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The Education of Taylor Shead, and Stemuli’s Stratospheric Rise

The driving force behind the AI-powered ed-tech and workforce platform Stemuli has mastered the art of not putting limits on herself—or those around her.
| |Portraits by Sean Berry
Taylor Shead operates in the parallels between the scientific method and the entrepreneurial spirit. Portrait by Sean Berry

It takes Taylor Shead nine words to thread a connection between the scientific method and the entrepreneurial spirit. “In the sciences, everything is about having a hypothesis,” she says. She expands the connection into a web of parallels: although math is formulaic, science is about testing those hypotheses. As you gather findings and hone the hypothesis, she adds, you develop a theory. The entrepreneur’s process works the same way. 

Shead has made her home within those parallels. As a child, the daughter of two entrepreneurs told everyone she wanted to be a reconstructive plastic surgeon. But by the time she went to Loyola Marymount University to play basketball, she found herself torn between majoring in business or natural sciences—ultimately landing on the latter. Today, she has built her career in the STEM education field, redefining what it means to get students engaged and on track for their careers with her edtech platform, Stemuli.

The journey between Shead’s beginnings and present is also strung together by a collection of hypotheses, studies, experiments, and tests. But it’s a journey that led to a clear result: Shead has mastered the art of not limiting herself. And along the way, she has removed limitations from the people around her. 

Your Only Limit Is Your Creativity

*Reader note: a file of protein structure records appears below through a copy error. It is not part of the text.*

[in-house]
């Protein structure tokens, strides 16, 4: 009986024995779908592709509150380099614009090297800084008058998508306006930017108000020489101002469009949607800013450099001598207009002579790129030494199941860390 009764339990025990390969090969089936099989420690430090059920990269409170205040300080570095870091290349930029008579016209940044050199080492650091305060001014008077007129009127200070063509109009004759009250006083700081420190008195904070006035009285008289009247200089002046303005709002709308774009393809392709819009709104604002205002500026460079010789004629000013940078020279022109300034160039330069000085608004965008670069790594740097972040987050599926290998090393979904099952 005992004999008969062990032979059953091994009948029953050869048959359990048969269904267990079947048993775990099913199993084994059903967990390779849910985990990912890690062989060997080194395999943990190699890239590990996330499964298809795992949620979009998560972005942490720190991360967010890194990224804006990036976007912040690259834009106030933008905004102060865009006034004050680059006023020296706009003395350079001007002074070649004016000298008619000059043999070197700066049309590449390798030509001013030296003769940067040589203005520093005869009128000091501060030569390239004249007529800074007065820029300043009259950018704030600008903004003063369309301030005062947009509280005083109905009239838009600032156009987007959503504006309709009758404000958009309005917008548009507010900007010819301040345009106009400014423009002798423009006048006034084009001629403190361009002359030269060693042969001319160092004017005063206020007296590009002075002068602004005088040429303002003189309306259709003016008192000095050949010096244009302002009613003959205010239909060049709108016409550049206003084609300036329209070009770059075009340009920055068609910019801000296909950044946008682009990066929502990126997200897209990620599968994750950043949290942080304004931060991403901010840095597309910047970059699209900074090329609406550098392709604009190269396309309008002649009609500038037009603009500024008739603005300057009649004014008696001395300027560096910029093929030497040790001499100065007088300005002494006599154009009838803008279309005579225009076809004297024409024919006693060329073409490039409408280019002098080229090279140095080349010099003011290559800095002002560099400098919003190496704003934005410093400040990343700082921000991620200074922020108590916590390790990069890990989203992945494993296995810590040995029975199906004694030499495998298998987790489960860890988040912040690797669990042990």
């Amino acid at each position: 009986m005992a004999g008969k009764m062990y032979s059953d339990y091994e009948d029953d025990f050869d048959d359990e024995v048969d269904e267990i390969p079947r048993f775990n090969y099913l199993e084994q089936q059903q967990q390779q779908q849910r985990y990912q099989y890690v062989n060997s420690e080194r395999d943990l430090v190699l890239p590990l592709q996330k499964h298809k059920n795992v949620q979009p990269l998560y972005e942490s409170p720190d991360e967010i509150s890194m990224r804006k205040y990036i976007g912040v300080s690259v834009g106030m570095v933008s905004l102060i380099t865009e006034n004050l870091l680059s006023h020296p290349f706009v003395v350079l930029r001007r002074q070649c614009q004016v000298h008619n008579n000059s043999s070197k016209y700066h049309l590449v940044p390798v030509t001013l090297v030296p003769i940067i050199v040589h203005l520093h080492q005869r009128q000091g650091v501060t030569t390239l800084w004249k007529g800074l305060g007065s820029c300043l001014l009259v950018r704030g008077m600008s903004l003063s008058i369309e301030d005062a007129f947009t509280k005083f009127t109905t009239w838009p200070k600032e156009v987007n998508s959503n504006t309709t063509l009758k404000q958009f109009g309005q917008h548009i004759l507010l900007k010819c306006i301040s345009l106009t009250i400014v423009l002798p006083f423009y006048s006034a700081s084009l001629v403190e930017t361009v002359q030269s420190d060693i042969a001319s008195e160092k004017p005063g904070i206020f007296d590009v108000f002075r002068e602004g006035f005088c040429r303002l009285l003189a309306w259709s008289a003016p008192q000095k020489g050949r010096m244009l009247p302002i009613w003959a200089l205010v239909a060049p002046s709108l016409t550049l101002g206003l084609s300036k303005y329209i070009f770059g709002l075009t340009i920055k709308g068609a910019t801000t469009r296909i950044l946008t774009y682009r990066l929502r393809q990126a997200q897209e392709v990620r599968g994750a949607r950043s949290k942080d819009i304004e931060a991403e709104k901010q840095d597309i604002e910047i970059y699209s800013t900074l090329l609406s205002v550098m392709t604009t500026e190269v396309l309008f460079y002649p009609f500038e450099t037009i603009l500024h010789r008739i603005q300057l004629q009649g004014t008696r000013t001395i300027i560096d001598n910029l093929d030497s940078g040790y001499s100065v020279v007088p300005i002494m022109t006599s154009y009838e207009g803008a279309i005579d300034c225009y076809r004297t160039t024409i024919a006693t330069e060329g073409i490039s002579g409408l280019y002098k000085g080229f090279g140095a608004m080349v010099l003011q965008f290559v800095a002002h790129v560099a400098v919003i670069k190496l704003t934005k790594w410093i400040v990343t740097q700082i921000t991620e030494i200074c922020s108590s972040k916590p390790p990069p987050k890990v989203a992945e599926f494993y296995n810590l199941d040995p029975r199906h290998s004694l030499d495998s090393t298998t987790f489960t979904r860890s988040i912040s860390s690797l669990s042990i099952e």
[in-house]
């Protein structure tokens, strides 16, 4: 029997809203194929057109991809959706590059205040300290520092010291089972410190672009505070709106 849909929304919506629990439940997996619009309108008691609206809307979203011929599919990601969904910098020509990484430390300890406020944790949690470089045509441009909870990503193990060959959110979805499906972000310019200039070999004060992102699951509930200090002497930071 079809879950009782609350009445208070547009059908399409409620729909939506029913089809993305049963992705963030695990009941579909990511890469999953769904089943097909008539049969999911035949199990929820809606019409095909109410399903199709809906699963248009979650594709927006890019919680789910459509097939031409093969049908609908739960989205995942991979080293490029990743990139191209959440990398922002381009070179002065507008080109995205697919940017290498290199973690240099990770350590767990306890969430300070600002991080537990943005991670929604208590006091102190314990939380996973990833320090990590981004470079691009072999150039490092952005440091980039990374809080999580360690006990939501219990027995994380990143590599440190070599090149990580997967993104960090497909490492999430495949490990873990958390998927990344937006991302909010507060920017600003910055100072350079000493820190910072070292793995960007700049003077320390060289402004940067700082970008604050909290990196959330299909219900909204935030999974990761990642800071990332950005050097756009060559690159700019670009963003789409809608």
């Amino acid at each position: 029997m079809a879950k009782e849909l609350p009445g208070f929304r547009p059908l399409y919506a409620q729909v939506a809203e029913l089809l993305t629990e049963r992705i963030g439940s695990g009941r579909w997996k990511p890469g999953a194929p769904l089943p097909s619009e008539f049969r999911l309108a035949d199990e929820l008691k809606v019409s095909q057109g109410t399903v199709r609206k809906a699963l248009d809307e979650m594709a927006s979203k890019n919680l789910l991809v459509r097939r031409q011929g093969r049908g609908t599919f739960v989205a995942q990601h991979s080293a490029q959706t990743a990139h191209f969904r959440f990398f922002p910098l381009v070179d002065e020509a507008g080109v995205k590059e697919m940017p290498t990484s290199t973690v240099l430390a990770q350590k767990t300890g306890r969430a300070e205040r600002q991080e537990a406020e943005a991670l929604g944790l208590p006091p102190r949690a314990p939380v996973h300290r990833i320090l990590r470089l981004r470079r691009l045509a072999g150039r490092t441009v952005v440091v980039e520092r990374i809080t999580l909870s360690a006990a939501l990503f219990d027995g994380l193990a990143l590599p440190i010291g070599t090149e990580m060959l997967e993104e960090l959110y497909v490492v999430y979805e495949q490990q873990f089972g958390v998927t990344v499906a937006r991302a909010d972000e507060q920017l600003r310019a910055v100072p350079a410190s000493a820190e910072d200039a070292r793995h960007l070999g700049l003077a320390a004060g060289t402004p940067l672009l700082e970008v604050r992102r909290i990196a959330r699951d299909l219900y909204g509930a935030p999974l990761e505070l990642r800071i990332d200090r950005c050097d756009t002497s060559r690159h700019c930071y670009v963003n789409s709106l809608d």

Shead describes the boardroom of her dad’s office in the context of hats. They were hung on the walls from floor to ceiling with a variety of logos. He worked in sports marketing and was one of the first Black retailers to win licensing deals from all major sports leagues. It was just one of many examples of creativity that Shead saw from her parents throughout her childhood.

After leaving her hometown of Plano for Loyola Marymount, Shead found the competitive environment in Los Angeles served as a haven for budding entrepreneurs. She also found that traveling as a Division I athlete presented its share of challenges. Just as she was having struggles accessing school materials while on the road, the iPhone was released. “If you can do all of these social things and other apps on your iPhone, why can’t you access everything from school on your iPhone?” Shead remembers thinking. 

There were more realizations to come. After years of SAT prep and AP courses to prepare for a pre-med route, Shead was confronted by college chemistry; math wasn’t her forte, and she had a high school teacher who hadn’t effectively taught the concepts she needed to learn. Upon reflection, Shead saw in herself someone who grew up in the best schools in the state with dreams that were supported by her parents, yet she was someone who still wasn’t set up for success. If she was in this position, she wondered, what about the people she knew who didn’t have the best resources?    

“I need to do something big enough so when people look at the life of Taylor Shead, they don’t see the failure of me losing my scholarship, they see more.”

Other pressures began to mount. Experiences with anxiety, the stresses of being a high-level athlete, and the feeling that she didn’t have the skills to continue down the career path she wanted twisted together and led to her skipping classes. “And there’s one thing that happens when you stop going to class,” Shead says, “you definitely fail that class—that is a guarantee.” 

Shead remembers the moment her coach told her that her scholarship had been revoked. She remembers that she had options to play elsewhere. But merely playing somewhere else wasn’t the right thing to do, she believed. “I had the thought of, ‘I need to do something big enough so when people look back on the life of Taylor Shead, they don’t see the failure of me losing my scholarship, they see more,’” she says.